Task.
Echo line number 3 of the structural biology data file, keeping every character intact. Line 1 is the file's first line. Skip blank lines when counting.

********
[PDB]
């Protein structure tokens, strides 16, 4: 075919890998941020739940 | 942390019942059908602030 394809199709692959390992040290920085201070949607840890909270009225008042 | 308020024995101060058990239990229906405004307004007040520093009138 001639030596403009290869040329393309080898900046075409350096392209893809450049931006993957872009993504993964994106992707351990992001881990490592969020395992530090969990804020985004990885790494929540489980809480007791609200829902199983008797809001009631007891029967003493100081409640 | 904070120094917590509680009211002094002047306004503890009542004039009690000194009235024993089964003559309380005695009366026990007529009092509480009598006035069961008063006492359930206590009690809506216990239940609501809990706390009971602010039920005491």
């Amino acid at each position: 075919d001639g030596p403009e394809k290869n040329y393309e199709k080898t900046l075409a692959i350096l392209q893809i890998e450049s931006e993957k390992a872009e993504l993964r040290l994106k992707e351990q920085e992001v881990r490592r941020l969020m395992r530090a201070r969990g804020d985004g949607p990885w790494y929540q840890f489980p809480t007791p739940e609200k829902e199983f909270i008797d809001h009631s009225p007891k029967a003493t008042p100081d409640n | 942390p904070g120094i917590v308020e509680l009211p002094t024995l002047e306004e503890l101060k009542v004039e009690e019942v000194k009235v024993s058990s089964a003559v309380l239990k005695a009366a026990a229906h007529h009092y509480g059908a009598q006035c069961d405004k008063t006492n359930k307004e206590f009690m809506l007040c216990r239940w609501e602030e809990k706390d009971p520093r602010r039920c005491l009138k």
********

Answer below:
């Amino acid at each position: 075919d001639g030596p403009e394809k290869n040329y393309e199709k080898t900046l075409a692959i350096l392209q893809i890998e450049s931006e993957k390992a872009e993504l993964r040290l994106k992707e351990q920085e992001v881990r490592r941020l969020m395992r530090a201070r969990g804020d985004g949607p990885w790494y929540q840890f489980p809480t007791p739940e609200k829902e199983f909270i008797d809001h009631s009225p007891k029967a003493t008042p100081d409640n | 942390p904070g120094i917590v308020e509680l009211p002094t024995l002047e306004e503890l101060k009542v004039e009690e019942v000194k009235v024993s058990s089964a003559v309380l239990k005695a009366a026990a229906h007529h009092y509480g059908a009598q006035c069961d405004k008063t006492n359930k307004e206590f009690m809506l007040c216990r239940w609501e602030e809990k706390d009971p520093r602010r039920c005491l009138k």